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A Four Balloon Day on Wilson

Yesterday was a trail running day with my wife. It was expected to be hot (and it was!), but my wife doesn't like driving up to the high country like I do. The compromise was to run on the shady north side of Mt. Wilson, basically dropping 1,250 feet down to the west fork of the San Gabriel River and then climbing 1,250 feet back up, all in a distance of about 11.5 miles. It was a beautiful route. Despite temperatures somewhere in the range of 100 degrees Fahrenheit, the heat was mostly tolerable because of the shade and ample stream crossings to cool off. This run also set a record: four wilderness balloons in a single outing. Unfortunately, I was only able to retrieve one of them. I'm sure that mother will be happy to know the celebratory piece of trash she released into the sky was retrieved from a boulder that was really hard to get to. At least it didn't end up choking a marine mammal.

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Raptors in Flight

In response to a question about hawk identification on nextdoor.com (a neighborhood-based social media site), I posted a long discussion about the status of various raptors in our neighborhood. Someone posted a follow-up question about how to tell hawks from falcons in flight. I thought the easiest way to do that would be to post the response on my site and point them here. Since this will gather up folks that didn't see the original post I made, I will include that post and alter it to include some photos showing raptors in flight. I want to be clear here that the status discussion is relative to raptors in Mt. Washington, a neighborhood in Los Angeles, California. I also want to be clear that I don't claim all of these photos are great, but do serve their purpose for documentation.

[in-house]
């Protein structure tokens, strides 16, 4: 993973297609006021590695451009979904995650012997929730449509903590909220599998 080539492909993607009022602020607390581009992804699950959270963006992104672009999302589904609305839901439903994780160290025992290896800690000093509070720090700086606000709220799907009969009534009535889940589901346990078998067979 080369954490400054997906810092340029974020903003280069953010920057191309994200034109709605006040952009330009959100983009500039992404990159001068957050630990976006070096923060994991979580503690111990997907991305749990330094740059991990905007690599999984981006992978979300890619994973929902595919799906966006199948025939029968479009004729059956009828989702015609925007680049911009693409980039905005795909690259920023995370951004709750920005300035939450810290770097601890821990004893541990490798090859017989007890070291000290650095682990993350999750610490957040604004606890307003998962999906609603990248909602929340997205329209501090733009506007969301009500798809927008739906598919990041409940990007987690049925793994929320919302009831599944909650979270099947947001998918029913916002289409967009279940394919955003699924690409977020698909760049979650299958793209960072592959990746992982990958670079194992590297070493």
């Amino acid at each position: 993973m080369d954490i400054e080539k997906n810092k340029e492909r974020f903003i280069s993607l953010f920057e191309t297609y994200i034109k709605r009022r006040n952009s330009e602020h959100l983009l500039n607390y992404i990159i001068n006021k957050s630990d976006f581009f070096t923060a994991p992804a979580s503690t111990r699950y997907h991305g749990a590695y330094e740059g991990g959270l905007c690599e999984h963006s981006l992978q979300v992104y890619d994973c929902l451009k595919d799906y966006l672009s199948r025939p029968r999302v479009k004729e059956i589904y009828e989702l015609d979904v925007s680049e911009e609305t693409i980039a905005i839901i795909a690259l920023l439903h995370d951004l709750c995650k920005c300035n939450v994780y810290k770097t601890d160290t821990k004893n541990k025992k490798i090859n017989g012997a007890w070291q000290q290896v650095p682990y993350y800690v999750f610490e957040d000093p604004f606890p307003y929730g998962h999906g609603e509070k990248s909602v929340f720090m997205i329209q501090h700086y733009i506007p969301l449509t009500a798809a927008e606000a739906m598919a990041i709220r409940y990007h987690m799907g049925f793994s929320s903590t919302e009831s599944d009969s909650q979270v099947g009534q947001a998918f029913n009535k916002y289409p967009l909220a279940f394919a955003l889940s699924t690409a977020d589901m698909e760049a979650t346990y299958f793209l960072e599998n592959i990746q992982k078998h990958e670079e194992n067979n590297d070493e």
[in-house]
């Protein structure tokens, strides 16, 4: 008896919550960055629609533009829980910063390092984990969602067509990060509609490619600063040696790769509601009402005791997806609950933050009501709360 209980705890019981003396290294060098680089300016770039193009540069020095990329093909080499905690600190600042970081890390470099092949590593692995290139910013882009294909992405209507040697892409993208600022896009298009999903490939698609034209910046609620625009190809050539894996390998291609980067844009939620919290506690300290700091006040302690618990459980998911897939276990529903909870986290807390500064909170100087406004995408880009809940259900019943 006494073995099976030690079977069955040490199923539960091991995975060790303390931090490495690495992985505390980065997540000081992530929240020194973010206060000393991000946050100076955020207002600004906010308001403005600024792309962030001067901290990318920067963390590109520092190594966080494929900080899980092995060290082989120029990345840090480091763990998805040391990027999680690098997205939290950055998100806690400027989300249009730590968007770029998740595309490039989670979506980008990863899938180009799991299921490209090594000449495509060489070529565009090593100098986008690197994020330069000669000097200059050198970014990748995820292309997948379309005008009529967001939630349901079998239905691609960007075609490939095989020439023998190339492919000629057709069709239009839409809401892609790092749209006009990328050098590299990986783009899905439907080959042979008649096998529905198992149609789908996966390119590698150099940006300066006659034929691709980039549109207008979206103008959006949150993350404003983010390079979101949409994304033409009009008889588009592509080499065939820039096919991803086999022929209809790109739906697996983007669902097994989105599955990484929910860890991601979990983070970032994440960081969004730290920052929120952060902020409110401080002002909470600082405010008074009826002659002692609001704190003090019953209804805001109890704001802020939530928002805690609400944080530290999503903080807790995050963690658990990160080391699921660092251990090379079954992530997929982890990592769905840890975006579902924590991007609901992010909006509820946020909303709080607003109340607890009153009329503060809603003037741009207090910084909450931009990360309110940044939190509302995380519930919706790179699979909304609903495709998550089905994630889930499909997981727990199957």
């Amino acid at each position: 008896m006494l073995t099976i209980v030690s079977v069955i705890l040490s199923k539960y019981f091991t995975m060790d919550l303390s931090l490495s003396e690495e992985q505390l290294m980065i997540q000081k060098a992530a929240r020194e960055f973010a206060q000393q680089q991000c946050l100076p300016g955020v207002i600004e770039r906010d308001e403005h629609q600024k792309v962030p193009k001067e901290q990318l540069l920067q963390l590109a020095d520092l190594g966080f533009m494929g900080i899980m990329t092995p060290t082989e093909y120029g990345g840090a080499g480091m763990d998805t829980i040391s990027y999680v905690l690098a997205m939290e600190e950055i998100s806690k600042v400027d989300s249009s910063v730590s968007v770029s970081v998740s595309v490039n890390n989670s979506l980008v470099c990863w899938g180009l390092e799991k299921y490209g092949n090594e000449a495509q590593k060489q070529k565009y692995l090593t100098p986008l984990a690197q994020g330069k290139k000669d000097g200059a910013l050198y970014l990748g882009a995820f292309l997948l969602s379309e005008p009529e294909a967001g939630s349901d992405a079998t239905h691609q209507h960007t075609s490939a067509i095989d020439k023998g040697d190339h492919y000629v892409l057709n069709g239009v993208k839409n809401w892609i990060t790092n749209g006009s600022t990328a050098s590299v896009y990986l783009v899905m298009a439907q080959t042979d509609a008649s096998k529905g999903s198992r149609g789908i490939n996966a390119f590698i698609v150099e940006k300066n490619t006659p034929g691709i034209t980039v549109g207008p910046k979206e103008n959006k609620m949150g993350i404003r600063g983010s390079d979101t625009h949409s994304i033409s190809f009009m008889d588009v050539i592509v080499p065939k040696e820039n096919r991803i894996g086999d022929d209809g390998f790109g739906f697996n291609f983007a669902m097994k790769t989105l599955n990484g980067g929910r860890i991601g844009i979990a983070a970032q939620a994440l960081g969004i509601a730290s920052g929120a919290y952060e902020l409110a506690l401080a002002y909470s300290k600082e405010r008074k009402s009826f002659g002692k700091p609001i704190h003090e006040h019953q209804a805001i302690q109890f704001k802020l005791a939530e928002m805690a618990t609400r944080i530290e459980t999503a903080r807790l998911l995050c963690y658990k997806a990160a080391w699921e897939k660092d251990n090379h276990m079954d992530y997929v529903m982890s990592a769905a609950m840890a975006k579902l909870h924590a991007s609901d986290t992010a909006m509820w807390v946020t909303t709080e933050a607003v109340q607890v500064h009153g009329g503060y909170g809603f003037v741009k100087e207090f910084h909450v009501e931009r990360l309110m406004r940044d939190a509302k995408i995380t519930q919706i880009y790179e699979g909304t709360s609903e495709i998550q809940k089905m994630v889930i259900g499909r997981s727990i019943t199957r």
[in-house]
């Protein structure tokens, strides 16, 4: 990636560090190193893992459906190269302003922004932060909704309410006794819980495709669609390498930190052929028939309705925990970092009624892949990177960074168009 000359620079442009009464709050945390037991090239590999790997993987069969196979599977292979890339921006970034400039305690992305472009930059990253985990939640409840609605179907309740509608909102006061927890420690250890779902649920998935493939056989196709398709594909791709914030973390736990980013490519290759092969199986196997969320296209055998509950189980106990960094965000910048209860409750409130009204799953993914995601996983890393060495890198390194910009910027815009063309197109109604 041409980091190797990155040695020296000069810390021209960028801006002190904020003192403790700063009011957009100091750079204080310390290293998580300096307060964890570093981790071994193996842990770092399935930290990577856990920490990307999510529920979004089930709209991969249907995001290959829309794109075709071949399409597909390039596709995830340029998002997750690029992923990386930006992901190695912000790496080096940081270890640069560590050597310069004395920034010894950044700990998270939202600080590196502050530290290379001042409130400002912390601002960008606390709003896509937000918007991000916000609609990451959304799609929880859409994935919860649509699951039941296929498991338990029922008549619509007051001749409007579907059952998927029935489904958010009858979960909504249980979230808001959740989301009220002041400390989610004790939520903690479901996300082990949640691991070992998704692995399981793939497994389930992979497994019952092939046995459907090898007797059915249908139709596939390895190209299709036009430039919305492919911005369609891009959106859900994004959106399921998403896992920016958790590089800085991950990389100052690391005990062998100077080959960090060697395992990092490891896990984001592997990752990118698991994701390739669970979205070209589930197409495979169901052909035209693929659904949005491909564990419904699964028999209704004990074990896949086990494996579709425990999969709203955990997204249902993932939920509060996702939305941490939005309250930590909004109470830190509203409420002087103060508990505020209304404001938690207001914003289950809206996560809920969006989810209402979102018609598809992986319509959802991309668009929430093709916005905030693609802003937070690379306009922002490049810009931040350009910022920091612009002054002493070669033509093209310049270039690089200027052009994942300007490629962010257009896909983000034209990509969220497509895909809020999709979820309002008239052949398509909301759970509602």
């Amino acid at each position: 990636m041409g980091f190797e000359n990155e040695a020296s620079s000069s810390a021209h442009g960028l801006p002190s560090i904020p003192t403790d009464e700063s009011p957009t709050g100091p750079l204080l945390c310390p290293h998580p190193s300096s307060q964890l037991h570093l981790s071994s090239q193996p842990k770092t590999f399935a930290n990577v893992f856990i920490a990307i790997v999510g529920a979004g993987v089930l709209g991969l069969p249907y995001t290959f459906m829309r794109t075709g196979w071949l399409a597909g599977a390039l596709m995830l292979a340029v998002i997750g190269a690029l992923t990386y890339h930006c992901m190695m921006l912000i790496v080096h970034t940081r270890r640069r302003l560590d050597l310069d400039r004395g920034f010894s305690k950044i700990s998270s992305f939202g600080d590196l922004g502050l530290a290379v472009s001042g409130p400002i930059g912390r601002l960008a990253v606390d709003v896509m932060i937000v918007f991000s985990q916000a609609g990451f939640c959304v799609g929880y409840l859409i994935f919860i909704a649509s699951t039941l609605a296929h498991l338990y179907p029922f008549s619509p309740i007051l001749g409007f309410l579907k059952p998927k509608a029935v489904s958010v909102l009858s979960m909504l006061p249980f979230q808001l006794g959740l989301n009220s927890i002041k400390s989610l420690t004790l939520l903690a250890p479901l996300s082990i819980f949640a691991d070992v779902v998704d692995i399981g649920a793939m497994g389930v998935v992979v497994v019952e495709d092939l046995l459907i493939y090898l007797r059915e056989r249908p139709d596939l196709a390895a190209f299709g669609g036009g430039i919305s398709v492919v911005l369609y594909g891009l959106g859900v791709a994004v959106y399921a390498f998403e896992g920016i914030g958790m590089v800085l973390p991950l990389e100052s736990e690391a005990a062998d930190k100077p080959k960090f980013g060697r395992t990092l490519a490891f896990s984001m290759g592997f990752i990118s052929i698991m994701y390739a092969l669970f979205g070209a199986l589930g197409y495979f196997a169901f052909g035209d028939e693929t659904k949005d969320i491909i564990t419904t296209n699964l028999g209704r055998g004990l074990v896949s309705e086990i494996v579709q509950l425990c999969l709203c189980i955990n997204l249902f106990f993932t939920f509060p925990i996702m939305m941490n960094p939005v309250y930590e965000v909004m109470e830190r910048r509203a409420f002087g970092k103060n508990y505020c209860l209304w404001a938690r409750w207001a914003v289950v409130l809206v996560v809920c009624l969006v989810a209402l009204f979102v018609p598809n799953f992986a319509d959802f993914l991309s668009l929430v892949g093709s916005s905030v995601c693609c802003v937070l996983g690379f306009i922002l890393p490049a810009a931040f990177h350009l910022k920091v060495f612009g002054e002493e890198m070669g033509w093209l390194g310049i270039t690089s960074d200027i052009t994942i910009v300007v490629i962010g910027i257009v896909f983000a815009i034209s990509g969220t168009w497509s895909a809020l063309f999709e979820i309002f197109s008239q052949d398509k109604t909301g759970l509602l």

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My Big Day

It was just two weeks ago that I ran 26 miles in 90-something degree heat in the hills around Bouquet Reservoir in the Angeles National Forest. While that may sound laudable (or crazy), it was because I was running the Leona Divide 50 trail race, so I came up 24 miles short. To redeem myself, I entered the Wild Wild West 50 that is taking place today. Unfortunately, my nagging problem this training season has been my right hip, which got drastically worse following my attempt at Leona. When I felt crippled trying to walk the day after a ten mile run last weekend, I decided to scrap my racing plans.